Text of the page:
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Clinical Outcomes Following Glenoid Neck Fracture as Correlated With Quantitative Assessment of Osseous Injury

This study is currently recruiting participants.
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Verified December 2016 by Paul Tornetta, III, M.D., Boston Medical Center
Information provided by (Responsible Party):
Paul Tornetta, III, M.D., Boston Medical Center Identifier:
First received: March 24, 2008
Last updated: December 15, 2016
Last verified: December 2016
A significant subset of patients with scapula fractures also involves the glenoid neck (bone joining the shoulder joint the scapular body). There is little evidence pertaining to the best treatment or precise definition of these lesions. This study will be designed as a prospective, non-randomized cohort study that will collect outcome and radiological data on patients who have sustained a fracture of the glenoid neck (bone joining the shoulder joint the scapular body) for a period of 1 year. All patients who have sustained extraarticular scapula fractures (any fracture not involving the glenoid surface) will be considered. Information will be collected with respect to the radiographic characteristics of osseous injuries as well as functional outcome over time.


Study Type: Observational
Study Design: Observational Model: Cohort
Time Perspective: Prospective
Official Title: Clinical Outcomes Following Glenoid Neck Fracture as Correlated With Quantitative Assessment of Osseous Injury

Resource links provided by NLM:

Further study details as provided by Paul Tornetta, III, M.D., Boston Medical Center:

Primary Outcome Measures:
  • Displaced Fractures [ Time Frame: 12 months, 24 months (optional) ]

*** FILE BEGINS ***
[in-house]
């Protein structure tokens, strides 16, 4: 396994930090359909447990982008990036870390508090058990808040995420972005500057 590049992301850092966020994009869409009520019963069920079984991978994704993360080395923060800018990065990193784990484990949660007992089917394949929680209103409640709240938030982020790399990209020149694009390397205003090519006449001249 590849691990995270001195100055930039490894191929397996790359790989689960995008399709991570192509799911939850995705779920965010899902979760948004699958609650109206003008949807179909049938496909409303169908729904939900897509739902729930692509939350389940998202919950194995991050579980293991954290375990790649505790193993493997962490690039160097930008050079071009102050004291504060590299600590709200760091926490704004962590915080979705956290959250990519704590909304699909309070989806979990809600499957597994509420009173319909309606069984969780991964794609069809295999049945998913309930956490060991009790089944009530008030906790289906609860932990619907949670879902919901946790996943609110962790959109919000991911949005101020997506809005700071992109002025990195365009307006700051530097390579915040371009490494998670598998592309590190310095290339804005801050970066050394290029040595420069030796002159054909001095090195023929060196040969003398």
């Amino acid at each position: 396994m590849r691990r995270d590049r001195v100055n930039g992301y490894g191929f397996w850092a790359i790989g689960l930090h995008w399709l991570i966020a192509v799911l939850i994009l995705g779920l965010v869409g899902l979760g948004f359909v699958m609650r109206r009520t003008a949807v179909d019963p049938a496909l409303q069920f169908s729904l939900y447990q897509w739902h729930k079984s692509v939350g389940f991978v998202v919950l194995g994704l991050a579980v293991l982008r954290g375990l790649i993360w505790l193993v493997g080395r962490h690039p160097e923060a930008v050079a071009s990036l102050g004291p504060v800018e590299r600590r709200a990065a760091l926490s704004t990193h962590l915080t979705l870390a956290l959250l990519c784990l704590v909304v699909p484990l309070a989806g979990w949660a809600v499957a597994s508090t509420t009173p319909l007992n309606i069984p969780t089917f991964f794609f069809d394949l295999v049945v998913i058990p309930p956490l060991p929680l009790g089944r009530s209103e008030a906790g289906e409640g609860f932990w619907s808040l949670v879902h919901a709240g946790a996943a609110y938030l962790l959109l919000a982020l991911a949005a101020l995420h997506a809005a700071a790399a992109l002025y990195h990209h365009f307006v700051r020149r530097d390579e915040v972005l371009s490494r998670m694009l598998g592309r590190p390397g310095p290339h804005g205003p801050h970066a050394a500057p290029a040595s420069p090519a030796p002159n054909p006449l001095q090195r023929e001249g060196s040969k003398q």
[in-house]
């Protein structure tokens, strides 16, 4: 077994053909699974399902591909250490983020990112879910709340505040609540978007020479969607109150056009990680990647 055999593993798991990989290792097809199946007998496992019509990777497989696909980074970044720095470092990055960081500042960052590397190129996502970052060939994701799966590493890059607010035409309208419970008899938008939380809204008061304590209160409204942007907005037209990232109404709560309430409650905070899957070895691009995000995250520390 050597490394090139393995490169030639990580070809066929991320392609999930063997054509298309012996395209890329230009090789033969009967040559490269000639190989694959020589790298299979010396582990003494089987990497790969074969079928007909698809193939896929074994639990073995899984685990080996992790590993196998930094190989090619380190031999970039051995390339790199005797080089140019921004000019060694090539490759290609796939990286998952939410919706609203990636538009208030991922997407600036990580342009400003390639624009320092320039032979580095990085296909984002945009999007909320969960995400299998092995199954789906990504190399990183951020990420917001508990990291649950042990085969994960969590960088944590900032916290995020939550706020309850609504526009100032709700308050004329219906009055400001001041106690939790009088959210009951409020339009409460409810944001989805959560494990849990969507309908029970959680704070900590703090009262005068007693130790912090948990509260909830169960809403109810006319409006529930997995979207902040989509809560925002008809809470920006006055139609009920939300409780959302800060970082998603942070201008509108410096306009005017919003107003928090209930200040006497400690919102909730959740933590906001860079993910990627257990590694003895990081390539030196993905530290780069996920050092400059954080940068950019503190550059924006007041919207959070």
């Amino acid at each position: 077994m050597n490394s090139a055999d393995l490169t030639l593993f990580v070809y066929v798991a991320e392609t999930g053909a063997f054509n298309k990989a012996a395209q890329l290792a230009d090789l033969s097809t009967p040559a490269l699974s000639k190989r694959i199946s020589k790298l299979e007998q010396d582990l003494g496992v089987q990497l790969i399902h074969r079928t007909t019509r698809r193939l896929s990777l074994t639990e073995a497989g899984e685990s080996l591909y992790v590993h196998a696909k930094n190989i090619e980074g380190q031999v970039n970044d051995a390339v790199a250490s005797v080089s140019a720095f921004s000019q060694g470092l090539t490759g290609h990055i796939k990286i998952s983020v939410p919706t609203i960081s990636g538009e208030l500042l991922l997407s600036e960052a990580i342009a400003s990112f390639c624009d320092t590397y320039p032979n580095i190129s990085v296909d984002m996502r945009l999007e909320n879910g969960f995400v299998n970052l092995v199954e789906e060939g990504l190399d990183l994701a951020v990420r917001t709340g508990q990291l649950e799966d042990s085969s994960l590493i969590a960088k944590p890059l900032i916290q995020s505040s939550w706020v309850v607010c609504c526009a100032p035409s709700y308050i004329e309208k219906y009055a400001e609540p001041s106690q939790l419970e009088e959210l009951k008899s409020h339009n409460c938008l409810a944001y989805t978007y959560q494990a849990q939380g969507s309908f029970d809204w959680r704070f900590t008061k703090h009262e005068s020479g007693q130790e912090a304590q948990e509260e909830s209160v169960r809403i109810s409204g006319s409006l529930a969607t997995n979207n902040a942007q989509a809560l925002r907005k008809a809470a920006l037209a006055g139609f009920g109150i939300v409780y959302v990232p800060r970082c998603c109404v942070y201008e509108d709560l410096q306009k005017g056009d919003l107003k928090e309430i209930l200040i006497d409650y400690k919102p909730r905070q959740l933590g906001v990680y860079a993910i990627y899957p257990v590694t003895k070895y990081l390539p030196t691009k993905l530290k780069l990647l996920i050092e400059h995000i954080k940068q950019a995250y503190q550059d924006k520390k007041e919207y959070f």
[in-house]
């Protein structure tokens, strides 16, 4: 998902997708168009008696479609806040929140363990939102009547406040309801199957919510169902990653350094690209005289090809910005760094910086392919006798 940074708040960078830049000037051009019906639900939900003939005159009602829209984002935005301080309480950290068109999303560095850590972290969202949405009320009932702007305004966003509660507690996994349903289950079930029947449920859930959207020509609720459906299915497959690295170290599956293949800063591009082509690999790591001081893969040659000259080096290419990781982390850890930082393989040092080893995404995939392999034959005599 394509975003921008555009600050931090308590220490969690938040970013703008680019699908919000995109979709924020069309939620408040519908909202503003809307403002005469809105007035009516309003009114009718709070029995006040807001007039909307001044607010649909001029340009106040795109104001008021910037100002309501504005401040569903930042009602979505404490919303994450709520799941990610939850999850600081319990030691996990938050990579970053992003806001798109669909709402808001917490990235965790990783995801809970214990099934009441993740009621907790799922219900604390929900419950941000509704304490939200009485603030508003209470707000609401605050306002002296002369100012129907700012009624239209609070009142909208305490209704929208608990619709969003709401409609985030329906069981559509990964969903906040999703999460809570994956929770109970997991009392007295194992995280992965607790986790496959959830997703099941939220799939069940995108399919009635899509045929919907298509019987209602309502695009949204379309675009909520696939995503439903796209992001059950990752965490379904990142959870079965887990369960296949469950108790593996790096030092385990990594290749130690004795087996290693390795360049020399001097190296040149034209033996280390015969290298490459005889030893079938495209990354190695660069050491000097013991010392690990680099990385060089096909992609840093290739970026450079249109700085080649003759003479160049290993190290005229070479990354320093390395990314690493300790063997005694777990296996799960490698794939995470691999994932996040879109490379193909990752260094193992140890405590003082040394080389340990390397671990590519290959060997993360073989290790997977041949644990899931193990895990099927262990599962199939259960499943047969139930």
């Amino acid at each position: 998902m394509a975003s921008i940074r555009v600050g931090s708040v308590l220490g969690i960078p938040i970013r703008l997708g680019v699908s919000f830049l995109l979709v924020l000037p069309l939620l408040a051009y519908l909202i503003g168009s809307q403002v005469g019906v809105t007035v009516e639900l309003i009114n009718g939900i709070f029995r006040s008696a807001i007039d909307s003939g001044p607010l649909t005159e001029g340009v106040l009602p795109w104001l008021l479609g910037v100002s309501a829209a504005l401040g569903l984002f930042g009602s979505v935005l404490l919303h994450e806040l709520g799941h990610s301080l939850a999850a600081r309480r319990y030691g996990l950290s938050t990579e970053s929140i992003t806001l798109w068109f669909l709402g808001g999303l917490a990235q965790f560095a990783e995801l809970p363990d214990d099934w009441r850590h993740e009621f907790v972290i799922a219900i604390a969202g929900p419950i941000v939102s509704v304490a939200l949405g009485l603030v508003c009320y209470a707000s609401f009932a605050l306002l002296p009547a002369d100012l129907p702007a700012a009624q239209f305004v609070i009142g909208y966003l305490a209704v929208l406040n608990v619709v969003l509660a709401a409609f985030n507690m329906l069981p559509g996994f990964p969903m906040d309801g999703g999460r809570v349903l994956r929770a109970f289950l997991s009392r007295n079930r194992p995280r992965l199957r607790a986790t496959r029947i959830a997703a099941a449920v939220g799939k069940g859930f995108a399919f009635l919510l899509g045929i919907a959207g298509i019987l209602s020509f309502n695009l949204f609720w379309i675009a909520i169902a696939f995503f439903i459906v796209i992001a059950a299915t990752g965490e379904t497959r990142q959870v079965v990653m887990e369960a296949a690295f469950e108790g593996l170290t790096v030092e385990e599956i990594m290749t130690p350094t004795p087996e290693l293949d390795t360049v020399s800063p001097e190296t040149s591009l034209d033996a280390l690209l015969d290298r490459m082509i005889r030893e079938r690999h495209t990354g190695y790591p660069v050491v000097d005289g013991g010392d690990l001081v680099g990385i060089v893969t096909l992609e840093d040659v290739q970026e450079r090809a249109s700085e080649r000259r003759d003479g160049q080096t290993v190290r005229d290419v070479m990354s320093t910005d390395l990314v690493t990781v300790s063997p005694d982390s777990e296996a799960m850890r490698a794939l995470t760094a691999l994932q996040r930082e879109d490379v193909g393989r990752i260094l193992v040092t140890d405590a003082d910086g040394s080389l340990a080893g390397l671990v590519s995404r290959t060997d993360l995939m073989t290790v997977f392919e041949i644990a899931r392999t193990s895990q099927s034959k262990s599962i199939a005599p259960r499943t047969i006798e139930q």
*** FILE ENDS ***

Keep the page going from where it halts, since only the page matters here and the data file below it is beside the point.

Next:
Estimated Enrollment: 50
Study Start Date: March 2008
Estimated Study Completion Date: December 2018
Estimated Primary Completion Date: December 2017 (Final data collection date for primary outcome measure)

Detailed Description:

Extraarticular fractures (fracture not involving the glenoid articular surface) of the scapula (shoulder blade) have been traditionally managed nonoperatively. The logic for this course of treatment was based on the healing potential of the extensive muscular envelop of the scapula, the inherent mobility of the shoulder joint, and the difficulty in objectively assessing the degree of injury given its irregular osseous architecture.

Scapular fractures specifically involving the glenoid neck have the potential to significantly change the geometry of glenohumeral joint (shoulder joint) as well as affect the actions of muscles and nerves that act across it. Although most reports indicate patients sustaining glenoid neck fractures did well following nonoperative treatment, there was little use of validated outcome measures. Additionally, the context of severe trauma may have lead to an underestimation of functional recovery.

Advances in imaging technology combined with the evolution of internal fixation techniques have resulted in sporadic attempts at fixation of glenoid neck fractures, usually when they occurred in concert with bony injury to other members of the shoulder girdle, as in the "floating shoulder". However, in the absence of a universal canon of radiograph measurements, there are no current recommendations for operative versus non-operative management based on the characteristics of osseous injury as correlated with probable clinical outcome. Moreover, the common assertion that nonoperative management of scapular fractures leads to adequate functional outcome has not been rigorously examined in a prospective fashion, despite this being the standard of care nationally.

Recent evidence suggests that nonoperative treatment may lead to significant decreases in strength and forelimb function despite the fact that the standard of care for the vast majority of these injuries does not involve surgery or reduction. The same may be true of glenoid neck fractures, as significant shortening or angulation of this metaphyseal isthmus may have a detrimental effect on the functional geometry of the glenohumeral (shoulder) joint. If so, surgical management may be indicated to restore a more physiologic geometry to the joint, and thereby give the best chance of recovery to a pre-injury level of function. It is our hope that these correlates of measurements and outcome will help codify an a priori set of radiograph evaluation criteria to help guide decisions for surgical versus non-operative management of glenoid neck fractures. The purpose of the study is to: 1) define the degree of forelimb dysfunction brought about by this specific injury and 2) the magnitude of osseous injury to the glenoid neck that can be tolerated before functional outcome is unacceptably impeded.